Simply put, cryptocurrencies are electronic peer-to-peer currencies. They don’t physically exist. You can’t pick up a bitcoin and hold it in your hand, or pull one out of your wallet.
A cryptocurrency (also called a crypto-coin, crypto-asset, crypto money, or token) is an internet-based medium of exchange that uses cryptography to secure the digital exchange of financial transactions, control the creation of new units, and verify the transfer of it.
Cryptocurrencies are considered to be a internet-based decentralized and digital meduim, where the transfer between users is peer-to-peer (P2P) and confirmed via a process commonly called mining. They are fungible to be used on everyday goods and services, just like government issued currencies, such as Dollars, Euros, Rupees, or Renminbis.

What is the definition of a Cryptocurrency Token?
A token is a type of cryptocurrency that represents a utility, asset, or both and is issued on top of an existing blockchain, without a currency use case. Cryptocurrency tokens act as a secondary asset for a particular application in a blockchain ecosystem. Tokens have market value, but are not considered to be a straightforward currency such as Bitcoin or Litecoin.

Similar to a blockchain being a type of distributed ledger, tokens are a type of cryptocurrency. Much legal scrutiny has been exerted for lawmakers to define if a cryptocurrency is a token or a security. This is important because financial securities require extensive regulatory compliance, whereas a token would be considered a non-security asset and not be subject to the same compliance requirements.

Introduction to Cryptocurrency
“Cryptocurrency is the next evolution of money.”
– Diversified Internet Holdings CEO Ryan Nelson
We know that in ancient days, commodities essential to daily living were considered money (e.g. cows and chickens) and traded among micro-economies. Then the modernization of society and urban cities brought the need to track money and value across large territories of land, which resulted in the birth of paper and coin money issued from the ruling governments.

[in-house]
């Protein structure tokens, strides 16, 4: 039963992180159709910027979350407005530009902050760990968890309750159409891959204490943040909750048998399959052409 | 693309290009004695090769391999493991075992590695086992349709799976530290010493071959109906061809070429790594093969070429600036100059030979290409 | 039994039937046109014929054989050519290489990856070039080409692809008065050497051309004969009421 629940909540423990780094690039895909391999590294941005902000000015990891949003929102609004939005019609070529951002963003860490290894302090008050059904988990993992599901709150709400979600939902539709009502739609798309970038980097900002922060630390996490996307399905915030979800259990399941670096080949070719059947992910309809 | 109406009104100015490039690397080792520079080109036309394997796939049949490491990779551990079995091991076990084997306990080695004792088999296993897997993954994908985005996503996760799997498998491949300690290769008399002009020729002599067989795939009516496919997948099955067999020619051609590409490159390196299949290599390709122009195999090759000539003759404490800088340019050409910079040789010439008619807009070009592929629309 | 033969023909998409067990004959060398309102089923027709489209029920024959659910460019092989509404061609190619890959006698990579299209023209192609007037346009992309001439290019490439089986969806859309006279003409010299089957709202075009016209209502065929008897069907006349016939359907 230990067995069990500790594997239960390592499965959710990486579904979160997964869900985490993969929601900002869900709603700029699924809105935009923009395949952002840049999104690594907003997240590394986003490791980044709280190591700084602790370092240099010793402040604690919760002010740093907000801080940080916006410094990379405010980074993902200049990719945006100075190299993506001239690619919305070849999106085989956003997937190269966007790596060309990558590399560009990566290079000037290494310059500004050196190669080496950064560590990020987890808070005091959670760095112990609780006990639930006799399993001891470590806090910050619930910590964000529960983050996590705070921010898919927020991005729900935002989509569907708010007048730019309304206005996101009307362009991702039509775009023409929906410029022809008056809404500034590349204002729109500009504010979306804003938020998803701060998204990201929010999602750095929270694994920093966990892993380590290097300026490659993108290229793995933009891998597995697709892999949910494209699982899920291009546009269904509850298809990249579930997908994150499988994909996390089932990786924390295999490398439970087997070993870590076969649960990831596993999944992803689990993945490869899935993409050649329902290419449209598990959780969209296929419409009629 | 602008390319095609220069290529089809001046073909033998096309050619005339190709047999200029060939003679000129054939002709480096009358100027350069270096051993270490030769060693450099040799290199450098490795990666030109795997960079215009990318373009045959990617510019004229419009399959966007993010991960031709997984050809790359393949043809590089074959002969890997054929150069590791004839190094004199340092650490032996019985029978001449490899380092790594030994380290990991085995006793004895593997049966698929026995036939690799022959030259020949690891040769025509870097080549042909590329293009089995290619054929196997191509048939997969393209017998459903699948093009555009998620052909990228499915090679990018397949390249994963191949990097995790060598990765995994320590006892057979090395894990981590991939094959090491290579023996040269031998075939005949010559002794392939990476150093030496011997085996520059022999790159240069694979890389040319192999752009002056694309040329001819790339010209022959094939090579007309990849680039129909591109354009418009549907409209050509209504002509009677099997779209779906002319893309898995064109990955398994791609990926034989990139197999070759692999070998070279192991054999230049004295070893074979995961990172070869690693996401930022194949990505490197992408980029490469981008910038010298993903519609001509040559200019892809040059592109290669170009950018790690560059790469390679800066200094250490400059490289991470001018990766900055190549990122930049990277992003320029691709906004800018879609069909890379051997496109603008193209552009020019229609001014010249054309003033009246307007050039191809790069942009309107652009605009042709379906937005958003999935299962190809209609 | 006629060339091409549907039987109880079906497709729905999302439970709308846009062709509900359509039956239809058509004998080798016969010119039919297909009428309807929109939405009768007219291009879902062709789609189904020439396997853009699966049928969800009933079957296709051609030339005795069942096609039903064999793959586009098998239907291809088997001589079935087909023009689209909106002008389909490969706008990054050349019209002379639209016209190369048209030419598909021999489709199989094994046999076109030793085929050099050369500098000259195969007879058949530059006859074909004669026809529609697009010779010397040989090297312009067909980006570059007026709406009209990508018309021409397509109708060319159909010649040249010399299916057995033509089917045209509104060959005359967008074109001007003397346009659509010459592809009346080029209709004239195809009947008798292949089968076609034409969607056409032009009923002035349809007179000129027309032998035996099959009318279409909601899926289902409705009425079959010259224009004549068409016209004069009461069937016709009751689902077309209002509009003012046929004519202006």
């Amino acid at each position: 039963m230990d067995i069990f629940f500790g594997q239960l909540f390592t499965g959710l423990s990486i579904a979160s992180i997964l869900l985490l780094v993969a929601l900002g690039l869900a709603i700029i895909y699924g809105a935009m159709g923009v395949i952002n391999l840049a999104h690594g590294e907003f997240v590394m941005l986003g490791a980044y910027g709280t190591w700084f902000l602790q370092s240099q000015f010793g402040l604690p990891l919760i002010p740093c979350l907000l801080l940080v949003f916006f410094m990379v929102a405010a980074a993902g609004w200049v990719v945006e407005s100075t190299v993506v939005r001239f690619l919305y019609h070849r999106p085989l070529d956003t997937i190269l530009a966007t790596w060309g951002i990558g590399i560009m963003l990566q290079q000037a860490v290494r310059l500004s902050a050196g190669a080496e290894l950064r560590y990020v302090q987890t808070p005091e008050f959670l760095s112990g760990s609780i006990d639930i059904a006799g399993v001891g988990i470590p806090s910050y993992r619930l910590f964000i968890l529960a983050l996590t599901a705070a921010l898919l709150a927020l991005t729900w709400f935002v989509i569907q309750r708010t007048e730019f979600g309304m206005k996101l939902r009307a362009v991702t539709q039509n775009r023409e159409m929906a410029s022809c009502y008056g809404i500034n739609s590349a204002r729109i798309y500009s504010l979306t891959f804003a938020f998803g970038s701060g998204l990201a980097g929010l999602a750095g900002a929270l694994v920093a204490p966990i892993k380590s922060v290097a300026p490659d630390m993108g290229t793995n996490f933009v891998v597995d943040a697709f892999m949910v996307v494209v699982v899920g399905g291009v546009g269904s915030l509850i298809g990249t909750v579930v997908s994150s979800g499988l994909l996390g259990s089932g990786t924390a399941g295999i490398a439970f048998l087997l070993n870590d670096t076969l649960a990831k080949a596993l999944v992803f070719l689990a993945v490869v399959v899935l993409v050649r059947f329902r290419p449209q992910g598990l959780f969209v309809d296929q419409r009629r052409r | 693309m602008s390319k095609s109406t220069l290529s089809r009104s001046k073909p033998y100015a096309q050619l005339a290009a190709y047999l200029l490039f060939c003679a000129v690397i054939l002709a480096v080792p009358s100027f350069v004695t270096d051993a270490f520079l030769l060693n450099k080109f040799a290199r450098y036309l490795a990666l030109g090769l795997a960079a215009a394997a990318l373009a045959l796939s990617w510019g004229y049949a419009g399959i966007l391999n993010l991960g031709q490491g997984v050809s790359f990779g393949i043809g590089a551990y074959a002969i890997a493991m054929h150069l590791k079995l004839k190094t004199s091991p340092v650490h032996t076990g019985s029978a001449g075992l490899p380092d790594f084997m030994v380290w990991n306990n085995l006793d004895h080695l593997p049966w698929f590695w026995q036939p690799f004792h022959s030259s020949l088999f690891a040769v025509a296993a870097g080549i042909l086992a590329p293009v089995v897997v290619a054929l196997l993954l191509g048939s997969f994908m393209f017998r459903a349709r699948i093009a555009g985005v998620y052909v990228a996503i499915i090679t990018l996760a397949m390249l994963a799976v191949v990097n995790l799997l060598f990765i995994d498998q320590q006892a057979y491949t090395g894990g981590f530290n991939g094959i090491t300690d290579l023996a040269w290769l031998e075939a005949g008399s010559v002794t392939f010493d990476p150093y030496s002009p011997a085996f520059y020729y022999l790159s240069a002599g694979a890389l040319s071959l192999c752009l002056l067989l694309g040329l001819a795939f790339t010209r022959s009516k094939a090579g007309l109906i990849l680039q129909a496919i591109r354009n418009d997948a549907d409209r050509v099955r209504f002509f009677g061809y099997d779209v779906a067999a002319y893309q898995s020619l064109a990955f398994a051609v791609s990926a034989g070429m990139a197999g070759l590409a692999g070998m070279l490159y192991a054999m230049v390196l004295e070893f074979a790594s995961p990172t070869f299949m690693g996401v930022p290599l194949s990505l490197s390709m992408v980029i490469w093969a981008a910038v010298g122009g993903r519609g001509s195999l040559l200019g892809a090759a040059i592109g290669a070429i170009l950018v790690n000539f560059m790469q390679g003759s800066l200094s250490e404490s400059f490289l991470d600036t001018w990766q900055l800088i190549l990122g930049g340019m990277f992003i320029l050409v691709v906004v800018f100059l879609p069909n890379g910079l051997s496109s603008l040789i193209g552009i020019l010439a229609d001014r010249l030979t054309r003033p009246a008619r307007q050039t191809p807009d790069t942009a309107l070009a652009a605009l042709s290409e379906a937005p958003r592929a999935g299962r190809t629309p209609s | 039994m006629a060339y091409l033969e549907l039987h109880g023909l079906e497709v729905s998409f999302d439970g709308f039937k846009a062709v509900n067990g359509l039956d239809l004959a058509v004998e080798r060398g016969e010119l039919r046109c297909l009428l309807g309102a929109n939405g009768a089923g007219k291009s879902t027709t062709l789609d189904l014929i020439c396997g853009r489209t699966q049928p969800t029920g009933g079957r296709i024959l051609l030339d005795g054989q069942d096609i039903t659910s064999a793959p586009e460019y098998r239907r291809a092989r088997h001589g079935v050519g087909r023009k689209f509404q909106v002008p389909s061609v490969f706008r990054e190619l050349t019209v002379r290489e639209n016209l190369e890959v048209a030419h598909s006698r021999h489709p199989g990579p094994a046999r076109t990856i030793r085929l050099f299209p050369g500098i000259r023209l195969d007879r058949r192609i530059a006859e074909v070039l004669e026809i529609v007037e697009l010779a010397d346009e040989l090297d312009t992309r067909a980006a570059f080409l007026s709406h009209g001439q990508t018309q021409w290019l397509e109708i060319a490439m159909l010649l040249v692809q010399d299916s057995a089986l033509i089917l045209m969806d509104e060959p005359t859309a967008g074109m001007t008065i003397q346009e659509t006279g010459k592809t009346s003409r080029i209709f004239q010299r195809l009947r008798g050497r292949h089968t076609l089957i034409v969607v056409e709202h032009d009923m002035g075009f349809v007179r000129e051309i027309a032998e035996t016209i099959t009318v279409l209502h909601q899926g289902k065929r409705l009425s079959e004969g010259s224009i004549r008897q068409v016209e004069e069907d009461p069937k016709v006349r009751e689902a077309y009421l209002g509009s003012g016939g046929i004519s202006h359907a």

Fast forward to a quarter of a century ago, and an invention called the world wide web made it possible for people to buy and sell virtually anything to anyone around the world. Because you sending paper-cash and coins is a burdensome process, the preferred method for these transactions was bank-issued credit cards.

Present times have gifted us with another advancement, which is a new form of money that is native to the internet – cryptocurrency. Below we explore what this new type of money is, how it works, and how you can get involved.

Bitcoin is a revolutionary system that is quite complex and has a steep learning curve. Make sure you have a decent grasp of the system before you store a significant amount of value in it. If you make a critical mistake such as losing your keys or sending your money to a scammer, no one can fix it!

Some things you need to know
If you’re getting started with Bitcoin, there are a few things you should know. Bitcoin lets you exchange money and transact in a different way than you normally do. As such, you should take time to inform yourself before using Bitcoin for any serious transaction. Bitcoin should be treated with the same care as your regular wallet, or even more in some cases!

Securing your wallet
Like in real life, your wallet must be secured. Bitcoin makes it possible to transfer value anywhere in a very easy way and it allows you to be in control of your money. Such great features also come with great security concerns. At the same time, Bitcoin can provide very high levels of security if used correctly. Always remember that it is your responsibility to adopt good practices in order to protect your money. Read more about securing your wallet.

Bitcoin price is volatile
The price of a bitcoin can unpredictably increase or decrease over a short period of time due to its young economy, novel nature, and sometimes illiquid markets. Consequently, keeping your savings with Bitcoin is not recommended at this point. Bitcoin should be seen like a high risk asset, and you should never store money that you cannot afford to lose with Bitcoin. If you receive payments with Bitcoin, many service providers can convert them to your local currency.

Bitcoin payments are irreversible
A Bitcoin transaction cannot be reversed, it can only be refunded by the person receiving the funds. This means you should take care to do business with people and organizations you know and trust, or who have an established reputation. For their part, businesses need to keep track of the payment requests they are displaying to their customers. Bitcoin can detect typos and usually won’t let you send money to an invalid address by mistake, but it’s best to have controls in place for additional safety and redundancy. Additional services might exist in the future to provide more choice and protection for both businesses and consumers.

Unconfirmed transactions aren’t secure
Transactions don’t start out as irreversible. Instead, they get a confirmation score that indicates how hard it is to reverse them . Each confirmation takes between a few seconds and 90 minutes, with 10 minutes being the average. If the transaction pays too low a fee or is otherwise atypical, getting the first confirmation can take much longer.